International Law And The Conservation Of Biological Diversity
The work extends beyond the ambit of the Convention itself to examine the conservation of biodiversity in international law, including measures for the protection of the terrestrial, marine and Antarctic environment and particular features relating to sustainable use of biological resources, ex-situ conservation and plant genetic resources.
It further analyzes the controversial issue of intellectual property rights, the problems of implementation in the EU, differences between developing and developed states, and the role of indigenous people.
This major new work has been written by members of the Committee on Environmental Law of the British branch of the International Law Association, following an earlier study of International Law and Global Climate Change (Graham & Trotman, 1991).
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- The nature, development and philosophical foundations of the biodiversity concept in international law
- The Rio convention on biological diversity
- Sustainability, biodiversity and international law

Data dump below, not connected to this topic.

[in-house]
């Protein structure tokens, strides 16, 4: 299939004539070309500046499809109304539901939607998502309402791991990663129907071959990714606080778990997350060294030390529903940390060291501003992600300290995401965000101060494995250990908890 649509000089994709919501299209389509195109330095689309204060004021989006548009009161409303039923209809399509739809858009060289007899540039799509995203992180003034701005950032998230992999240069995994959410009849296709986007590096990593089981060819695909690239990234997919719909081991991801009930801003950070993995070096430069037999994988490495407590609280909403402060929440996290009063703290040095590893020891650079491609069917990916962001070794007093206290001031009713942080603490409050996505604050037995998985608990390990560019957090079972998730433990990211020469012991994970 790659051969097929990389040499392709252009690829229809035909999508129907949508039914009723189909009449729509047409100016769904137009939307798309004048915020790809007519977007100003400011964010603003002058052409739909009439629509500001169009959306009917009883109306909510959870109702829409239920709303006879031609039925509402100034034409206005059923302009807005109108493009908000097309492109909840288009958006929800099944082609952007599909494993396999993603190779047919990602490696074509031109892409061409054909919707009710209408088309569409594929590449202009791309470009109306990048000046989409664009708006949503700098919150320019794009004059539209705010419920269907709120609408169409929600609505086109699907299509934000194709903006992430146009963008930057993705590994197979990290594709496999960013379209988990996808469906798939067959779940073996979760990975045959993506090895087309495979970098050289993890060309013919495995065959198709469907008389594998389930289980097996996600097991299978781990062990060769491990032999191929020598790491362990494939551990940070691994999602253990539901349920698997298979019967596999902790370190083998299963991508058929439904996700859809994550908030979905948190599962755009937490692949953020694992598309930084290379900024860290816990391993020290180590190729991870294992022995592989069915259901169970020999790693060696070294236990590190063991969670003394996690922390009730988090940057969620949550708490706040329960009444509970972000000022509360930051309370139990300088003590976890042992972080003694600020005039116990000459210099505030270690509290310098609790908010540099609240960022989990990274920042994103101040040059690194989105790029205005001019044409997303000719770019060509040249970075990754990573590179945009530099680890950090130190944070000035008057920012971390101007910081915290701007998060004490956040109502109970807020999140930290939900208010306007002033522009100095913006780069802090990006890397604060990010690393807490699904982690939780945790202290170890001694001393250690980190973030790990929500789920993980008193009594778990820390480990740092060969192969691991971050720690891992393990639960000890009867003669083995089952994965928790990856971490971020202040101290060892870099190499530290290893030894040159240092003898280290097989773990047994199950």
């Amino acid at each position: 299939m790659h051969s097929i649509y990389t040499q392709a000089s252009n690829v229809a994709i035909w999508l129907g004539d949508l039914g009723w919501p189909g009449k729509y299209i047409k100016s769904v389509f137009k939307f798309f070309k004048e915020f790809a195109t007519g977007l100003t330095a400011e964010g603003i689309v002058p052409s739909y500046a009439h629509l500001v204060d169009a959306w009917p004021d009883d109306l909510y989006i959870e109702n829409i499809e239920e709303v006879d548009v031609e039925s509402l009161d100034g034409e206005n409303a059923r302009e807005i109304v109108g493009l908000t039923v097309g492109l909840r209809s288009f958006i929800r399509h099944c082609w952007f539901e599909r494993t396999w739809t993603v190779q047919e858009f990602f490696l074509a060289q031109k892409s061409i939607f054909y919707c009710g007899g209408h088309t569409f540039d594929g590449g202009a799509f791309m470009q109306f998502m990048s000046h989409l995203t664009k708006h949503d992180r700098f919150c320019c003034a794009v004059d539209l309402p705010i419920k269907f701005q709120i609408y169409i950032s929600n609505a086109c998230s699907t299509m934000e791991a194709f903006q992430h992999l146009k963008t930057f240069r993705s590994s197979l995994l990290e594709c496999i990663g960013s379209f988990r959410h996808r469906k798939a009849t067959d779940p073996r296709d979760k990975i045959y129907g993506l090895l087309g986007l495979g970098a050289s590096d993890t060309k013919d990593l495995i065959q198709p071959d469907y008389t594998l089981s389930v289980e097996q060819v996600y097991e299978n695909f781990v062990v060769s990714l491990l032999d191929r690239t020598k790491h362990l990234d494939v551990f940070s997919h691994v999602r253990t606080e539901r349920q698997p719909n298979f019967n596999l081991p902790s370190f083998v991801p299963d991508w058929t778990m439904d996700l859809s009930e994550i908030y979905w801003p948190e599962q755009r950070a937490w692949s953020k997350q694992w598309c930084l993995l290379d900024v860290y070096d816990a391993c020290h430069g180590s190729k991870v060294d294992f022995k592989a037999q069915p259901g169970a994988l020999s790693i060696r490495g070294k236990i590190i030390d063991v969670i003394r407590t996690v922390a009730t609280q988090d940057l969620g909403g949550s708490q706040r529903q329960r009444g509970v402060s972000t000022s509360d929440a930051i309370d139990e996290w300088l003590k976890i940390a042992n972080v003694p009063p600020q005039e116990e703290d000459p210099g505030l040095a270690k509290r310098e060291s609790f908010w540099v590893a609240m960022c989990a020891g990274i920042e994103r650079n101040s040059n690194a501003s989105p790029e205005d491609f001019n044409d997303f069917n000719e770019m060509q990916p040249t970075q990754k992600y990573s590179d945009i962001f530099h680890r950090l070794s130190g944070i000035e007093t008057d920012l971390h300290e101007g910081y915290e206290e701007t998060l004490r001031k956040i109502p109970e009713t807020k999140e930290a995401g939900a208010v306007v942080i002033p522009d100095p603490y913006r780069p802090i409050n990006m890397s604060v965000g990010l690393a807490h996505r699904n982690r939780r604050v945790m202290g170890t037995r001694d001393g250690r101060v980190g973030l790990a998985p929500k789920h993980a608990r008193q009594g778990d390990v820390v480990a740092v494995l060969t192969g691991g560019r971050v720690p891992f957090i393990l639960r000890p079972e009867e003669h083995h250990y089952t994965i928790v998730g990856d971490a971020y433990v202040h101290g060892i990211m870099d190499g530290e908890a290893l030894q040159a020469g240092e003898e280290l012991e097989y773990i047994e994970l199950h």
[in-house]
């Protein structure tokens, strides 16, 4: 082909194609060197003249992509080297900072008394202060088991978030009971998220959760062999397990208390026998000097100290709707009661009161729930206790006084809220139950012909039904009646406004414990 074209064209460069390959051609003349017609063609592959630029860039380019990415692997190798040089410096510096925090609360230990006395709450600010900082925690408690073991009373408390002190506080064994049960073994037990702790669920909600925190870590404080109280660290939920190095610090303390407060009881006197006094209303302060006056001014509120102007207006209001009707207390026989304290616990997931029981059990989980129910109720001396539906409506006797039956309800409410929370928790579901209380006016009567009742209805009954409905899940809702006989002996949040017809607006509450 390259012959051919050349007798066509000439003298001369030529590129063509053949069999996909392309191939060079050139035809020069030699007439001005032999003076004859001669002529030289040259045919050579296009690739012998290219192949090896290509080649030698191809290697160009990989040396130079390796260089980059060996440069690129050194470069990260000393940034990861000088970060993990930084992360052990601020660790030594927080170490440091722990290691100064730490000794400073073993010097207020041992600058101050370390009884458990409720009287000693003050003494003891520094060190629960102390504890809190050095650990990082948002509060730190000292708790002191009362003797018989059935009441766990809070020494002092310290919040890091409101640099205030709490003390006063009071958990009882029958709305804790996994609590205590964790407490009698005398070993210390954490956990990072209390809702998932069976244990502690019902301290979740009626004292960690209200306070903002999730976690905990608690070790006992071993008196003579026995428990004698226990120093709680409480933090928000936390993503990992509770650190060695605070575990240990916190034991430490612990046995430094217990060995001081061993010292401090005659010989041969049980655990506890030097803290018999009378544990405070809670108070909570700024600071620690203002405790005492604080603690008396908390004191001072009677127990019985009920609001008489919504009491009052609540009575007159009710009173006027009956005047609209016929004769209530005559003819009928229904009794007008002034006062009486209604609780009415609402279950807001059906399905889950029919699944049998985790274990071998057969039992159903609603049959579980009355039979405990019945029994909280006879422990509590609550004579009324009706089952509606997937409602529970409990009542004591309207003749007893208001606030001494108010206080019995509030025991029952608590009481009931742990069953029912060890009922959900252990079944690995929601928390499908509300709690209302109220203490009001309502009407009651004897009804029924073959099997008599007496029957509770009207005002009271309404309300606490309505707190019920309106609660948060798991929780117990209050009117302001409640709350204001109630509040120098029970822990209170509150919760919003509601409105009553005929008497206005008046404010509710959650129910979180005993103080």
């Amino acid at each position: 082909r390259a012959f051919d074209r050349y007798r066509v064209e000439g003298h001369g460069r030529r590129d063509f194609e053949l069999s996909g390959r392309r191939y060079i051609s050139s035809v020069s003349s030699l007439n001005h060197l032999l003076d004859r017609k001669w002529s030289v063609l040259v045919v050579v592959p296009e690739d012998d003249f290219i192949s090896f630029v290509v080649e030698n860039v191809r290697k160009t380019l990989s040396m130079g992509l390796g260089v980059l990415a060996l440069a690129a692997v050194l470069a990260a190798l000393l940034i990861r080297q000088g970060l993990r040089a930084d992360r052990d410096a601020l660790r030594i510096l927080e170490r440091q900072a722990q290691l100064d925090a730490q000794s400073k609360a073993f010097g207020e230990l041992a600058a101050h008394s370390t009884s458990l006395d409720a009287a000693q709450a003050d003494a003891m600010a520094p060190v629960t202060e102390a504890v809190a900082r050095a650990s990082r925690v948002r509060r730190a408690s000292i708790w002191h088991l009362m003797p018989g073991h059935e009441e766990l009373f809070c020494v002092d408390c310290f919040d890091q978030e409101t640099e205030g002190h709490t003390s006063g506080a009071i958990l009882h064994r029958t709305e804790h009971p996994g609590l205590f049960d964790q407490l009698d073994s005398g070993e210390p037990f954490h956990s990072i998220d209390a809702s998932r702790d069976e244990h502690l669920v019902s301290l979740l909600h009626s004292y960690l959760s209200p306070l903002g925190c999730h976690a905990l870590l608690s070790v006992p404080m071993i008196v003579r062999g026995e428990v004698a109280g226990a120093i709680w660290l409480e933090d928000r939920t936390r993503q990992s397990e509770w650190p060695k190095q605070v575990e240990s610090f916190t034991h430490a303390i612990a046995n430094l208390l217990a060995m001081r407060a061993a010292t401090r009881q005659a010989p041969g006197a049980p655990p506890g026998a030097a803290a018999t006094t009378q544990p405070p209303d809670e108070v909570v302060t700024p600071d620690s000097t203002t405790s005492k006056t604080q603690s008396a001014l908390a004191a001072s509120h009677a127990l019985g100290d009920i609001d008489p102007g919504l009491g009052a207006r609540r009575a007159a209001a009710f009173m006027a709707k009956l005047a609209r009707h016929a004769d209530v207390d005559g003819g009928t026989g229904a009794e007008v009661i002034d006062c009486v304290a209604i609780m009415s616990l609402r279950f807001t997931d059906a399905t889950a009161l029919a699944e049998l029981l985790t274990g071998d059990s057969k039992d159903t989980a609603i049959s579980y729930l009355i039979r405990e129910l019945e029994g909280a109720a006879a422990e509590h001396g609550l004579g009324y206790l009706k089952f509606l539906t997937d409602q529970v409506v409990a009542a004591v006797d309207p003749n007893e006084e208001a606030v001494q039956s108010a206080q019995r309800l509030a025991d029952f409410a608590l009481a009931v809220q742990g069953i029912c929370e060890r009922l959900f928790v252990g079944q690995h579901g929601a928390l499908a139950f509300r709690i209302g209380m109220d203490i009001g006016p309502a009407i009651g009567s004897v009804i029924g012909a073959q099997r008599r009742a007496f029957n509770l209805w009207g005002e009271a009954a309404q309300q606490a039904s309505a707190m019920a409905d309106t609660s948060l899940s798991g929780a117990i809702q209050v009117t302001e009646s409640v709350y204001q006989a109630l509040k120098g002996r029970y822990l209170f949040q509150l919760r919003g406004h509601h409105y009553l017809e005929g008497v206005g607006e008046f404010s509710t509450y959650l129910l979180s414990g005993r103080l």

- The conservation of existing agreements for the conservation of terrestrial species and habitats to the maintenance of biodiversity
- The conservation of marine ecosystems under international law
- The protection of the Antarctic environment and the ecosystem approach
- The role of ex-situ measures in the conservation of biodiversity
- International regimes for the conservation and control of plant genetic resources
- Intellectual property rights and biodiversity
- Biodiversity conservation in the United States
- The European Community and preservation of biological diversity
- Developing countries, 'development' and the conservation of biological diversity
- Biodiversity and indigenous people
- Financial aid, biodiversity and international law